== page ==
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Monday 30 November 2015

Reverse transitology? Elections and political change in Turkey

David Madden (SEESOX Associate and Senior Member of St Antony's College)

On 16 November, Kerem Oktem spoke at SEESOX on Turkey after the elections. Othon Anastasakis chaired, and welcomed Kerem back to St Antony’s.

In the elections on 1 November, AKP won back the 10% of the vote they had lost in the 7 June elections, mainly from pro-Kurdish HDP and the extreme nationalist MHP. There were a number of explanatory models for the vote swing: manipulation of the vote, consolidation of the conservative right wing block, deliberate choice of Islamo-fascistic tendencies, and voter intimidation. In fact, although overall the elections were neither free nor fair, they were probably accurate in the counting of votes. Kerem inclined to the voter intimidation thesis, drawing a parallel with the election campaign of the Committee of Union and Progress in 1912, which is also known as the 'elections with a stick' and which got the CUP victory despite strong opposition.

Looking back, the 7 June elections had appeared to be the liberal moment, or the liberals’ moment. After a divisive and sectarian campaign, the AKP lost the single majority and almost 10% of the votes. The rising stars were Selahattin Demirtaş and the Peace and Democracy Party HDP, offering the promise of a pro-Kurdish party transforming into an all-Turkey party, and the possibility of a Kurdish-Turkish movement with a socially progressive agenda. But the AKP did not form a coalition, and Erdogan never asked the second party, CHP, to do so. Instead he called repeat elections.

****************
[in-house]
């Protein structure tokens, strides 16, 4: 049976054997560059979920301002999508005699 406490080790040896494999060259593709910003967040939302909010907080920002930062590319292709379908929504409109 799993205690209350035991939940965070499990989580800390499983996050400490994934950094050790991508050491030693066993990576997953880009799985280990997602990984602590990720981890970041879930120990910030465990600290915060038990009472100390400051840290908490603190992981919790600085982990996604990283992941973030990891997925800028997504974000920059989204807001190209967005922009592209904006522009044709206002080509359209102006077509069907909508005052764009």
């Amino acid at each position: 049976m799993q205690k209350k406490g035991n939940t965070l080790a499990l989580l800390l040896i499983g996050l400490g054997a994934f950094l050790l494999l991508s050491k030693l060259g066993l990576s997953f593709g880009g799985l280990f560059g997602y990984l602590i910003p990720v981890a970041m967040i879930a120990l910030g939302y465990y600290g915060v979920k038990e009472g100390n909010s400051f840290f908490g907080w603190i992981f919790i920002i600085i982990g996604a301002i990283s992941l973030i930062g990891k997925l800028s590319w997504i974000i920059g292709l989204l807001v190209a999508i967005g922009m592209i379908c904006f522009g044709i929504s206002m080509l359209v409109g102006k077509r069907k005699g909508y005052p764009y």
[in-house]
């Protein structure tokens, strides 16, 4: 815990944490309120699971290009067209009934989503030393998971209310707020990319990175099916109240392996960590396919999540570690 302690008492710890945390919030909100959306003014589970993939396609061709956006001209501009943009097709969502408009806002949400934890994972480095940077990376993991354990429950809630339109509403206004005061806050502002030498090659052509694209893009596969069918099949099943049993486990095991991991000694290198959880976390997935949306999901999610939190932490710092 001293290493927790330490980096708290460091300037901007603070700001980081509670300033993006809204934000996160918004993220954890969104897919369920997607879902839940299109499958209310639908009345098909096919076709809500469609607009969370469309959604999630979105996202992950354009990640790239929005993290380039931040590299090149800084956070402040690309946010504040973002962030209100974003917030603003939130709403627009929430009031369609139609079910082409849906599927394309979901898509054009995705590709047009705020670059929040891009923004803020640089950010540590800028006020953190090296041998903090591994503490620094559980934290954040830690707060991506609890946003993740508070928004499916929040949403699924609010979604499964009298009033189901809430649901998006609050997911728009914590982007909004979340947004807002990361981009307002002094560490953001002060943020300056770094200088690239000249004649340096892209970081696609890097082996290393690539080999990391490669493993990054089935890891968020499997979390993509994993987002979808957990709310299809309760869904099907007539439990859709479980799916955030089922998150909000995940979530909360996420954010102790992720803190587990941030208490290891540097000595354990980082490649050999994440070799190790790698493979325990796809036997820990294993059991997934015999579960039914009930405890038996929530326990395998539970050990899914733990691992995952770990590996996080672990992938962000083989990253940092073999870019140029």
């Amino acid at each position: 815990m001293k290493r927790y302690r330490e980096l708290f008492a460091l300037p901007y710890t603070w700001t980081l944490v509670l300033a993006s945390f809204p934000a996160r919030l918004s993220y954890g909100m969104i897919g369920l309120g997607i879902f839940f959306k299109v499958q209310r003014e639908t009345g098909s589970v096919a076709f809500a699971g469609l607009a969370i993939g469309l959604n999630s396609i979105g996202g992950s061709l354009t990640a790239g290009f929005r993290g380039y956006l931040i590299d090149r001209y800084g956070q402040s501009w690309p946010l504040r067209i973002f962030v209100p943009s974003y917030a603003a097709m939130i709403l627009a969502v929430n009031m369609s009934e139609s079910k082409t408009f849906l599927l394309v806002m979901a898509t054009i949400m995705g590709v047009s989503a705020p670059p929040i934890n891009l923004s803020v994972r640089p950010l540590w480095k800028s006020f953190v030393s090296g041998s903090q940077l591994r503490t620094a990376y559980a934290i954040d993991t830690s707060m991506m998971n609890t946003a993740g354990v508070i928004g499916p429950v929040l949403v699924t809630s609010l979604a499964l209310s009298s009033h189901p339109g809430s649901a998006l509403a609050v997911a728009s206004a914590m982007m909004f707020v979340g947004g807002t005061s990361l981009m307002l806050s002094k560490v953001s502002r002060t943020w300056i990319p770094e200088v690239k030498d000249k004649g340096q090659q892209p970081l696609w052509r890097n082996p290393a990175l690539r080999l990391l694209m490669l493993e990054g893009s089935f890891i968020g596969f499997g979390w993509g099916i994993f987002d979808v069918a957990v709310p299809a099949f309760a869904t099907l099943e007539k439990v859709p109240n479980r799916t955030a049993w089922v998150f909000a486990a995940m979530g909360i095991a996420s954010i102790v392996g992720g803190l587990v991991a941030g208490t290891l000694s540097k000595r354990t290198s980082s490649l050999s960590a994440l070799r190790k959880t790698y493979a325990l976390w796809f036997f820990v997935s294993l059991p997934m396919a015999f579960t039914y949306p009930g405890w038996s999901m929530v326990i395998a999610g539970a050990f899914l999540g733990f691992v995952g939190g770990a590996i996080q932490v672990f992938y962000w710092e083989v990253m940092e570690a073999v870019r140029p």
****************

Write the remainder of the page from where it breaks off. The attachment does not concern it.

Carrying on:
Greek-American Radicals. The Untold Story

Adis Merdzanovic (Junior Research Fellow, St Antony’s College, Oxford)

At an event on 4 November 2015 chaired by Othon Anastasakis (St Antony’s College), this year’s A.G. Leventis Visiting Fellow at SEESOX, Kostis Karpozilos presented the 2013 documentary ‘Greek-American Radicals. The Untold Story.’ The film, which is partly based on Karpozilos’ own research and for which he acted as a screen writer and historian, documents the story of Greek immigrants to the United States that were active in the radical-left movements, ranging from the early 20th century until the McCarthy era.

The story of Greek-American radicals is so far not well known, as the US is hardly ever associated with strong leftist policies. Quite to the contrary, when people in Greece think of their compatriots in the States, they often assume that these must have been successful businessmen, engaged in the American way of life and pursuing the American dream. Yet while their numbers might not have been large, Greek immigrants nevertheless contributed significantly to the leftist movements.